When House Republicans earlier this month voted to make Transylvania County’s Board of Education elections partisan, they highlighted a growing trend.
The number of partisan school board elections has doubled in the past five years, according to the N.C. School Boards Association. Data from the association shows that of North Carolina’s 112 elected school boards, 23 are now elected on a partisan basis.
In 2018, Rockingham County will be partisan, and if the Transylvania bill passes the Senate, that will make 25. The association’s official position on whether school boards should be partisan is that it’s a local issue.
My view of transparency is that the voter has all the information possible
Harnett County Republican Sen. Ronald Rabin, supporting partisan school-board elections
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In Rockingham County, voters decided in a referendum that school board elections should be partisan. House Bill 1133, Transylvania’s partisan election bill, however, has erupted into a war of words with Transylvania County school board members accusing state government of imposing politics on them.
“This seems to be something that he has pulled out of thin air,” Marty Griffin, a board member, said of the bill’s sponsor, Rep. Chris Whitmire, a Transylvania County Republican.
Griffin and the other four board members are all on record opposing the bill. Editorials in the Transylvania Times have also blasted it. “Nonpartisan elections have been working just fine for years,” Griffin said. “This is unnecessary. Whitmire never contacted anyone on the board about this.”
Whitmire is a former Transylvania County school board member.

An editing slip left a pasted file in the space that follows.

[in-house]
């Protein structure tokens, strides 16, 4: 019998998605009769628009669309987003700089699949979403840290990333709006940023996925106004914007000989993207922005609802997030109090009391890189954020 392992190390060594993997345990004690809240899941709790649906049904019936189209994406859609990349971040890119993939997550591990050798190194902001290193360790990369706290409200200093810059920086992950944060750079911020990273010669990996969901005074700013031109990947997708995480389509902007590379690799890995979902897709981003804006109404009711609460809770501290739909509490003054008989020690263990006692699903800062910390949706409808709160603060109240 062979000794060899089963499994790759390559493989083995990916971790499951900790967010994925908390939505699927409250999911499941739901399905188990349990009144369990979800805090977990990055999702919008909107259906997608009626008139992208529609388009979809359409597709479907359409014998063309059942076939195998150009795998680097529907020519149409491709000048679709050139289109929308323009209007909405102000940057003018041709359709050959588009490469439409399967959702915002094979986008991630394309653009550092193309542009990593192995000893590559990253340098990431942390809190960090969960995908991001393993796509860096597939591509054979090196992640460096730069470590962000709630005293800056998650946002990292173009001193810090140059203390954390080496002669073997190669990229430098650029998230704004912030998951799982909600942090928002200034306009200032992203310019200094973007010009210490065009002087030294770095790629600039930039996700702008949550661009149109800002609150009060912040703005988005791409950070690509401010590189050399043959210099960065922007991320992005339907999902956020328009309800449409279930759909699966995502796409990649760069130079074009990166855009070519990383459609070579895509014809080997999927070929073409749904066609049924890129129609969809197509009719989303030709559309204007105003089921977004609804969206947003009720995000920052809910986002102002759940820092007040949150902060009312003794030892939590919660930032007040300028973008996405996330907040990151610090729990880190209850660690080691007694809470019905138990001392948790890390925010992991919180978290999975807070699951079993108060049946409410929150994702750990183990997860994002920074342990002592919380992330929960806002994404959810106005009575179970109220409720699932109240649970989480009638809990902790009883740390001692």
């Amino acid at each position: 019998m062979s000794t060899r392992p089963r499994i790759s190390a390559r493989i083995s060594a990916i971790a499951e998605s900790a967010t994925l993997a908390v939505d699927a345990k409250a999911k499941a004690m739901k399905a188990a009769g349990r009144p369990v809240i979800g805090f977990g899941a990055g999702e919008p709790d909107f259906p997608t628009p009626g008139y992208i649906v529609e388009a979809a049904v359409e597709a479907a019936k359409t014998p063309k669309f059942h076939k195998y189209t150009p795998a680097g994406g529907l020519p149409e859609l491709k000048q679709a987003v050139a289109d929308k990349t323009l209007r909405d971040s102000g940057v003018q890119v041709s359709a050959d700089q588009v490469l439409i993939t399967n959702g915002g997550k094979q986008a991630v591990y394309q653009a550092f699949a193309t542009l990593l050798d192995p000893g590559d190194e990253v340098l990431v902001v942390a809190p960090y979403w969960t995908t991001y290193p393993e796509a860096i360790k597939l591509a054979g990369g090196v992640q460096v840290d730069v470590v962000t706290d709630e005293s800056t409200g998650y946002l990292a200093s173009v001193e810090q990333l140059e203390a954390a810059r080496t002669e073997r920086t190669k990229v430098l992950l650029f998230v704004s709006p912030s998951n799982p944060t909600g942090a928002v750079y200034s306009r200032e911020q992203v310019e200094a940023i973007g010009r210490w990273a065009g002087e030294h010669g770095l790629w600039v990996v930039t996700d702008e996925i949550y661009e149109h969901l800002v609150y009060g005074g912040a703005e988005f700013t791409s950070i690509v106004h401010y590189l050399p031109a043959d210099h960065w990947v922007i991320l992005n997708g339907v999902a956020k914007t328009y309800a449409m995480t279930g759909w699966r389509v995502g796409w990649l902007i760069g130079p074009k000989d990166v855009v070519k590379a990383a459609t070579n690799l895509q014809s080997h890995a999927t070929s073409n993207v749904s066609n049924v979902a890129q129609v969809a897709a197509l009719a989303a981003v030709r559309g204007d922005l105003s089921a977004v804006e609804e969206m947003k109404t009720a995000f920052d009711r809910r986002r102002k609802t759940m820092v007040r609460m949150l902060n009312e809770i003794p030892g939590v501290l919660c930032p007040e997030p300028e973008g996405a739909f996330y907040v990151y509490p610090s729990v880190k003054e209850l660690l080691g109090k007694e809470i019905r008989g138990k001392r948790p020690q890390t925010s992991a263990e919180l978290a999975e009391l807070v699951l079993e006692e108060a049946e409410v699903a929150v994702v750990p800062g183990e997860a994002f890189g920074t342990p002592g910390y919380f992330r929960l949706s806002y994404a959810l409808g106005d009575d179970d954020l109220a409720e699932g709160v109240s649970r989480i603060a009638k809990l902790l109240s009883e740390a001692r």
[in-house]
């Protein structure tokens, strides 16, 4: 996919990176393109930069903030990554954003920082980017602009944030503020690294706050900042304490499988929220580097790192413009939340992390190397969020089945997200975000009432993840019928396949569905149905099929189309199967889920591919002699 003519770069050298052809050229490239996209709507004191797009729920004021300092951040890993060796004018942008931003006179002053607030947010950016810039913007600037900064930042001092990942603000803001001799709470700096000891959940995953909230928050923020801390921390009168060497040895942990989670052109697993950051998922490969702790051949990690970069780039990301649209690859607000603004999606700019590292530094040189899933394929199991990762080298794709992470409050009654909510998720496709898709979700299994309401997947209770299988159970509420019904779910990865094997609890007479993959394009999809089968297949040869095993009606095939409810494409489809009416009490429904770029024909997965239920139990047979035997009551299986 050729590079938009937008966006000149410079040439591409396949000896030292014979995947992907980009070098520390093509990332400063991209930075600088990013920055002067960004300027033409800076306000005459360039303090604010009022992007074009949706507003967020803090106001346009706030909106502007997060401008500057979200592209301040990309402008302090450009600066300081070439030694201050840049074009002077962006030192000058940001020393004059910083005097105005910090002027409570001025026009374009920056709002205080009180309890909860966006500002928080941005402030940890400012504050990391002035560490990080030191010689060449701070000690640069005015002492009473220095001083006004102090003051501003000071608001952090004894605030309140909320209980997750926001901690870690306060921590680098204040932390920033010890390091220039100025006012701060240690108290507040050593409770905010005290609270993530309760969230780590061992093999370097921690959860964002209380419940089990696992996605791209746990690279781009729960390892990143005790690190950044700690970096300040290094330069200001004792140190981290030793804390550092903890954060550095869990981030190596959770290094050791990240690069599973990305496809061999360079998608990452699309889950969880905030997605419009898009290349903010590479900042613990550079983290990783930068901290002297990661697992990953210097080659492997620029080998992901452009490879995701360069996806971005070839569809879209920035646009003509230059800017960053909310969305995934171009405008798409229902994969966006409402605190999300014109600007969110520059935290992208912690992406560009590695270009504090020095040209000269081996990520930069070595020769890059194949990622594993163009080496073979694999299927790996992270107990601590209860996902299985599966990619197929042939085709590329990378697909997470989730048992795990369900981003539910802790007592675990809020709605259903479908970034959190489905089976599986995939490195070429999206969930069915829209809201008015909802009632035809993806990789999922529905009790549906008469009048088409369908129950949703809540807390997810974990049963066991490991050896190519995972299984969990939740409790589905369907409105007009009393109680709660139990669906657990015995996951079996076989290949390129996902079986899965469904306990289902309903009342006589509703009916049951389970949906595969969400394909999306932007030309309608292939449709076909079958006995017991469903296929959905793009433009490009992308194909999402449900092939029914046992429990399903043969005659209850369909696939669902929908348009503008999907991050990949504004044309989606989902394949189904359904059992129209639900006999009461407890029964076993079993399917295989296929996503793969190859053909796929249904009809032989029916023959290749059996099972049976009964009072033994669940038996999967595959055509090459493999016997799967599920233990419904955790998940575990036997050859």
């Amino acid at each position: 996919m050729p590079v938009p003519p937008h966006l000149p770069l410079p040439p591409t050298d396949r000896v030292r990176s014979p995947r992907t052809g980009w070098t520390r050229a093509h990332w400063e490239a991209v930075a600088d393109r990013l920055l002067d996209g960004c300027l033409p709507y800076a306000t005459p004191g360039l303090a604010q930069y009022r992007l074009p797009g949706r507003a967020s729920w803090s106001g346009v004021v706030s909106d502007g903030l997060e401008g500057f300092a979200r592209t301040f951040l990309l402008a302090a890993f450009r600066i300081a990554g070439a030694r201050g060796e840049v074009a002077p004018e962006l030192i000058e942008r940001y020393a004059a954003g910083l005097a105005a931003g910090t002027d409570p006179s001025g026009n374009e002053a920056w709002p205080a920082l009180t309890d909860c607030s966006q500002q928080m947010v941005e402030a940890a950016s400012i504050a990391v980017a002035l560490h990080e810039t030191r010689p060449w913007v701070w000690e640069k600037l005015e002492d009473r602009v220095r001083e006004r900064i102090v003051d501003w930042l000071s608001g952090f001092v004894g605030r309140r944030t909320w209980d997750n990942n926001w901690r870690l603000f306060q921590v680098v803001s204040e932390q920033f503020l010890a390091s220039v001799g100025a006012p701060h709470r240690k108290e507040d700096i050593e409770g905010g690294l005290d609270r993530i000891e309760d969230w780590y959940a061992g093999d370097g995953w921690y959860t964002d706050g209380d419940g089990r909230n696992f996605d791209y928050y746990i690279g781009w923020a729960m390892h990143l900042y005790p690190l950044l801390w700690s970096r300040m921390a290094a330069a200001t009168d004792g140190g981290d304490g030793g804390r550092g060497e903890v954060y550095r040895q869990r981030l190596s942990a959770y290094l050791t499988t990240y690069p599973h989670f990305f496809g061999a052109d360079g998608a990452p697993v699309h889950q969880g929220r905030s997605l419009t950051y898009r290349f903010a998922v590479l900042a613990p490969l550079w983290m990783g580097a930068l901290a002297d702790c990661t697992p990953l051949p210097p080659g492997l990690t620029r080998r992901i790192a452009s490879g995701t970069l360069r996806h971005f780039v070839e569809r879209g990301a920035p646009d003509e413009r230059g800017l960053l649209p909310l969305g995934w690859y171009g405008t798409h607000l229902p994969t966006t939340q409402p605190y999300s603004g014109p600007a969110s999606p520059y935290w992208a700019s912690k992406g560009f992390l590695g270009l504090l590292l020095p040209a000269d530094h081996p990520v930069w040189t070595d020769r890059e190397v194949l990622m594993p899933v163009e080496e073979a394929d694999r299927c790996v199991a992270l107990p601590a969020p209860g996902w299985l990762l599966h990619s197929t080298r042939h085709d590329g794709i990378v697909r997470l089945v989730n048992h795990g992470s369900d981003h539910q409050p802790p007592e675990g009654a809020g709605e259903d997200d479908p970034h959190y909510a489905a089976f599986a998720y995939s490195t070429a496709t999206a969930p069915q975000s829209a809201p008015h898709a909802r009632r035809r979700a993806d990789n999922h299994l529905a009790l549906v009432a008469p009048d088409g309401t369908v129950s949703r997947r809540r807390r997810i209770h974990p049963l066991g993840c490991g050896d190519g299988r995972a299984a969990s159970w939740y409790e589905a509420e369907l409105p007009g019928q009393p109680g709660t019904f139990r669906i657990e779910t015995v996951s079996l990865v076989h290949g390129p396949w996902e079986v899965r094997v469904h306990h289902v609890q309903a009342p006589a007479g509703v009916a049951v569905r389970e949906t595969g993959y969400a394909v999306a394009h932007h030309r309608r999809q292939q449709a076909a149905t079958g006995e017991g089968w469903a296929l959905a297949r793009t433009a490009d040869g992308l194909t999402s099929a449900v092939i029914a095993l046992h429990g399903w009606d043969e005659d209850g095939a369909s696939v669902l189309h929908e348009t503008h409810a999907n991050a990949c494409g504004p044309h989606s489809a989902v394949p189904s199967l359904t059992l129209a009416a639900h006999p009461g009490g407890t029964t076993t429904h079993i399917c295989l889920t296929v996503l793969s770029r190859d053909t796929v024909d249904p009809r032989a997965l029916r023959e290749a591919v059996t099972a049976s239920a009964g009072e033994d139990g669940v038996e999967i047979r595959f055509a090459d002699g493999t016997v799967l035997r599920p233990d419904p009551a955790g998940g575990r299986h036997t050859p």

“Voters don’t always have every detail of every candidate, and being able to see someone’s basic political affiliation — that’s what they’ve been asking for,” Whitmire said.
I can at least speak for my district and say very few
Wake County Democratic Rep. Grier Martin, on how many constituents want more partisanship
Last year, a handful of bills sought to make school board elections partisan. Some were local. Others, like House Bill 324, aimed to make partisanship statewide. Rep. George Cleveland, a Jacksonville Republican and the sponsor of that bill, explained it by saying, “there are material differences in the philosophy of education between individuals and parties. Partisan elections give the voter a much better feel for who he is voting for and what the individual’s philosophy may be.”
Other Republicans, like Sen. Ronald Rabin, a Harnett County Republican, considered it election transparency. “My view of transparency is that the voter has all the information possible,” Rabin said.
Democrats argue the opposite. They say the state doesn’t need partisan elections in traditionally nonpartisan offices.
When sparring with Rabin last year over a local election bill, Rep. Brad Salmon, a Harnett County Democrat, said it was better policy to leave such decisions at the local level.
Opponents also cite significant logistical issues: Partisan elections require primaries that cost counties money. Unaffiliated candidates face challenges standing out. Potential talent is lost when qualified candidates who must remain publicly nonpartisan, like certain federal and state employees, simply dodge the partisan fray.
The discussion stirs passion. Earlier this month, Whitmire referenced the Gettysburg Address as the House Transylvania debate morphed into nearly 25 minutes of lively and philosophical rhetoric about partisanship and society, Donald Trump and voter anger, patriotism and education. The crescendo came when Whitmire acknowledged the Transylvania County board opposed his bill.
At that point, Rep. Grier Martin, a Raleigh Democrat, asked his fellow lawmakers how many of their constituents not involved in politics really wanted more partisanship.
The House gallery was standing-room-only with elected officials from the N.C. League of Municipalities visiting Raleigh on a lobbying blitz. When Martin answered his own question — “I can at least speak for my district and say very few” — half the gallery appeared to nod in agreement.
Staff writer Dan Boylan
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